Unmercenary Sacred Music

Technical Notes and Standards

All music was orginally available is in MS Word for Window 6.0/97 format.  Before 1997, the music images in these documents where made in Arts & Letters Graphic Editor.  It was a very painstaking process, but it made for professional quality graphics.  After 1997, I wrote the music in Music Time by Encore and then copied from the screen as a Bitmap and then trimmed and placed the music into a word document.  Again, it was time consuming, but quicker than A&L, and I could at least listen to the music before putting it into a document.  However, I am converting them all to PDF.  The PDF versions are of a higher quality and can be read by those using PCs, Apples and Unix machines.  All requests are for items not on the website and not yet in PDF format will be converted to PDF as they are requested.

Space is limited:  all Word files are zipped using WinZip.  They can be unzipped by using PKunzip or any other archiving software that can decompress zip files.  PDF files are not normally zipped and can be viewed online with the Adobe Acrobat Reader, which can be downloaded free from Adobe. After November of 2003, Acrobat 6.0 will be the norm for PDF files.

If you use my material, please let me know.  If you see errors, let me know.  If you like it, hate, love it, or are confused by it, let me know.  I am slow answering mail, but I do answer all requests.

The files and music are free.  I have several requests that I ask be honored.  DO NOT sell my material.  DO share it with people who need it.  DO NOT steal my work and claim it as your own; that is not nice.  DO Feel free to use my music and arrangements as references for your own writing.  This is what I have done.  I have many people and books that I have turned to as reference sources.  In gratitude to those people, allow me to list a few:

  1. Joseph Roll.  His book, Music of the Ukrainian Catholic Church for Congregational Singing, is one of the best.  The liturgical texts are in modern Ukrainian and Old Church Slavonic, but the descriptions are in English.  His work is in turn based on Fr. Isidore Dolnitskyís Hlasopisnets (Líviv 1894). Mnohaja i blahaja líitaĖGod grant you many happy years, Joseph.  Orginal texts are not easy to find.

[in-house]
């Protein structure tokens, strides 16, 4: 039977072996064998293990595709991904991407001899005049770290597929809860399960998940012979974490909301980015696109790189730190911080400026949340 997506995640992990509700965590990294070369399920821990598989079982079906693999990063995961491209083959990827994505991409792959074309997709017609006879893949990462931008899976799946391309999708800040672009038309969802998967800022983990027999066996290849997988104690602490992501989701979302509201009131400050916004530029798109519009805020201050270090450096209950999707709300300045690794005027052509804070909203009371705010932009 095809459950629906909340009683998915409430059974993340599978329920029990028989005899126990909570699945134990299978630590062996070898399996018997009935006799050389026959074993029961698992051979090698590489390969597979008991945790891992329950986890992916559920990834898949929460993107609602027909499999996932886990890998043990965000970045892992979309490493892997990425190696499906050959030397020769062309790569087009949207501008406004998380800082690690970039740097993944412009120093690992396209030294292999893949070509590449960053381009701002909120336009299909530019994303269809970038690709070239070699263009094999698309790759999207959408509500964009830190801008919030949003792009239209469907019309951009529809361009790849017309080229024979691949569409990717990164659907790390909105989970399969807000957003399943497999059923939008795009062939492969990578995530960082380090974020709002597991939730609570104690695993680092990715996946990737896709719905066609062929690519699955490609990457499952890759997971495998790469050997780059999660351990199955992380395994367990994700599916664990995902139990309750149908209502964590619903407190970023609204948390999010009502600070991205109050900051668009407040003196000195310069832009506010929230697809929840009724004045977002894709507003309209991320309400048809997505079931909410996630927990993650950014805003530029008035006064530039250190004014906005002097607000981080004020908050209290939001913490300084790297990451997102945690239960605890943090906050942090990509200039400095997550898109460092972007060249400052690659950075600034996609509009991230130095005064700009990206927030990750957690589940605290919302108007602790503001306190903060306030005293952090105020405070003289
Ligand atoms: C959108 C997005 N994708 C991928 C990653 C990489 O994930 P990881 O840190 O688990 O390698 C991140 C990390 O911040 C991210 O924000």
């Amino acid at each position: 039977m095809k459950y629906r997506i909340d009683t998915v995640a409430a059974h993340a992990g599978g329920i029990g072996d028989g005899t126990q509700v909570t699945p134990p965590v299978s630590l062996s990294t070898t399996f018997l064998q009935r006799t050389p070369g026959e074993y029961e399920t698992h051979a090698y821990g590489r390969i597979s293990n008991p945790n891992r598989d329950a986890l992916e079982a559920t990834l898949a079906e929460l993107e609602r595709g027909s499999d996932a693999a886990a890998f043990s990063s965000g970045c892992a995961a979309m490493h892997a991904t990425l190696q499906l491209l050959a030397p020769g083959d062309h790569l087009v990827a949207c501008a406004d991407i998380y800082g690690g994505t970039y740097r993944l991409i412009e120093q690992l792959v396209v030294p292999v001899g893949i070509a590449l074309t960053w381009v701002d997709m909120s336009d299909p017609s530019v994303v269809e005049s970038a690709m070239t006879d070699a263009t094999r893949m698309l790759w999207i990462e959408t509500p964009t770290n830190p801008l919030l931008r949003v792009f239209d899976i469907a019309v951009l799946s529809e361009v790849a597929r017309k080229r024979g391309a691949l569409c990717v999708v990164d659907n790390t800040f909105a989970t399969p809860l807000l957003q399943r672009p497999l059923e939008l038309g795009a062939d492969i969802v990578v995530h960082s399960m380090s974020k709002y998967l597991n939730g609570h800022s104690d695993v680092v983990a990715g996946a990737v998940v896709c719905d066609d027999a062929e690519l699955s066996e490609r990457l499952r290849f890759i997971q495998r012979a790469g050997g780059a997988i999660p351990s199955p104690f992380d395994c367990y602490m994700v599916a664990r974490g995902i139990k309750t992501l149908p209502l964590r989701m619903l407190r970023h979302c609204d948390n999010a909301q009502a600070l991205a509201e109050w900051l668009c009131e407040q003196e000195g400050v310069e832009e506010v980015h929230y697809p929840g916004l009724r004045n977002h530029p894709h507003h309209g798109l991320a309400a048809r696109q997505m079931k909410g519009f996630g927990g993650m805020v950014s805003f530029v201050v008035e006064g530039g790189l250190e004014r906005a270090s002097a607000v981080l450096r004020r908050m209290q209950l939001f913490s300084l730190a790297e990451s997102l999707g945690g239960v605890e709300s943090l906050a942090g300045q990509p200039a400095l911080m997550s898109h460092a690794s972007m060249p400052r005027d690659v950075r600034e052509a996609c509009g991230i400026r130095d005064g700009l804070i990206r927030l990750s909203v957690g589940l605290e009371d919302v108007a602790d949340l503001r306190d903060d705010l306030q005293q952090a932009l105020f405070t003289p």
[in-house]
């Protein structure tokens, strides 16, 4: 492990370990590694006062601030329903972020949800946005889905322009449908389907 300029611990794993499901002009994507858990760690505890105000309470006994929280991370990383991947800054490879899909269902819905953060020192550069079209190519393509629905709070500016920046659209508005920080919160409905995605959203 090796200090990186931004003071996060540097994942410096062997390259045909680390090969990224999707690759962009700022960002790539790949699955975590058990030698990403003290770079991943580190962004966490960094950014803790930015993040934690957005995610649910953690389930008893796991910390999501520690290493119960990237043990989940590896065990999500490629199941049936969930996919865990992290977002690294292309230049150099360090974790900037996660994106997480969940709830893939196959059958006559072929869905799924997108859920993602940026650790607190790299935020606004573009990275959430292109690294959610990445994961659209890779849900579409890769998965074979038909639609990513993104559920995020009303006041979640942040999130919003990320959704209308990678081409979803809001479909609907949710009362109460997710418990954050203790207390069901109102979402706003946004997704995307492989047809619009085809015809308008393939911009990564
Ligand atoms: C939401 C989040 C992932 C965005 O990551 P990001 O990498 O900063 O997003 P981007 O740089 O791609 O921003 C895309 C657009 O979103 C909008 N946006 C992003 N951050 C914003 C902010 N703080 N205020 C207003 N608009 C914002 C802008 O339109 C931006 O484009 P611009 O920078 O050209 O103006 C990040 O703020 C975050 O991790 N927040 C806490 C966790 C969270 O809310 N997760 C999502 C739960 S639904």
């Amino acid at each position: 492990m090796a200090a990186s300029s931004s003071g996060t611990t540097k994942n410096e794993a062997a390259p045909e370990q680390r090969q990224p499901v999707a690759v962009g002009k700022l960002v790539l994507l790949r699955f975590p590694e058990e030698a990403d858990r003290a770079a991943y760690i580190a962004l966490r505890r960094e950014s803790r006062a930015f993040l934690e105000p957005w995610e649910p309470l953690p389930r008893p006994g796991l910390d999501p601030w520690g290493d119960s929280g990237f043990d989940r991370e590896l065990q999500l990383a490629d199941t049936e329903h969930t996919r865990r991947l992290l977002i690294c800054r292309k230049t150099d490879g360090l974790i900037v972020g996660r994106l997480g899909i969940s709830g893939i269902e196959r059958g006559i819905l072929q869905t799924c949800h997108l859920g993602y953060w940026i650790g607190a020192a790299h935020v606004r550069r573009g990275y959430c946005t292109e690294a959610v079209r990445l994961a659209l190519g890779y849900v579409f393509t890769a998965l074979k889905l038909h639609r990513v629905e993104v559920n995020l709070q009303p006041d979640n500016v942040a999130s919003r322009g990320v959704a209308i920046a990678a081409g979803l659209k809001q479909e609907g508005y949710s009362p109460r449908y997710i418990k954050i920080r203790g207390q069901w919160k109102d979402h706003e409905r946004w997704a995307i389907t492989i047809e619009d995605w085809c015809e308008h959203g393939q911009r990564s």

2. Tserkovnoje Prostopinije.  The standard for Carpatho-Rusyn chant.  However, one must have some grip on not only the Cyrillic alphabet, but the full Old Church Slavonic alphabet.  Unlike the Russian Obikhod, the music is in western notation.  This book is readily available from Saints Cyril and Methodious Byzantine Catholic Seminary in Pittsburgh.  I have bought it twice.
  3. Napivnyk Tserkovnyj.  This is also is an Old Church Slavonic text.  It, however, uses the modern Ukrainian alphabet.  The only English that is in here is what I have written in the margins.  As my knowledge of Old Church Slavonic grows, I find more and more interesting music in this book (the same goes for the Prostopinije).  This source is the Galacian Chant version of the Protopinije published in 1959 by the Ukrainian Pontifical College of St. Josafat (Ukrajins'ka Paps'ka Kolehija Josafata) in Rome.   I have Dr. Andy Browar to thank for getting me a copy.  Mnohaja i blahaja líitaĖGod grant you many happy years, Andrij.
  4. Obikhod Notnago Penia and Sputnik Psalmschika.  Absolute musts for learning Russian chant.  However, it is also in Old Church Slavonic.  These books are hard to find.  I had to use the ones at St. Vladimirís Seminary in Crestwood, New York.
  5. The rassaphor-monk Laurence.  I do not know who he is, but I have copies of his Divine Liturgy and Octoechoes done in English.  These texts are photocopies I bought at a store in Chicago that is now closed.  Finding another copy would be difficult.  I used it when my Old Church Slavonic failed me. Mnogaja ljetaĖGod grant you many years, monk Laurence.
  6. Liber Usualis.  If you want to know Gregorian chant, you canít leave home without it.  The music is written in four line notation and the liturgical texts are in Latin.  However, all the instructions are in English and this includes a very comprehensive introduction on the notation, intepretation of chant and pronounciation of ecclesiastical Latin.  One can still purchase this book, but many libraries should have it.  Most older churches have a copy.  [I suggest visiting Franciscan friaries since these fellows just donít chant much any more, excepting the Byzantine Franciscans of Sybertsville, Pennsylvannia (which wonít help you since they are Eastern-Rite).  A good place to hear both Galician and Carpatho-Rusyn chant.]

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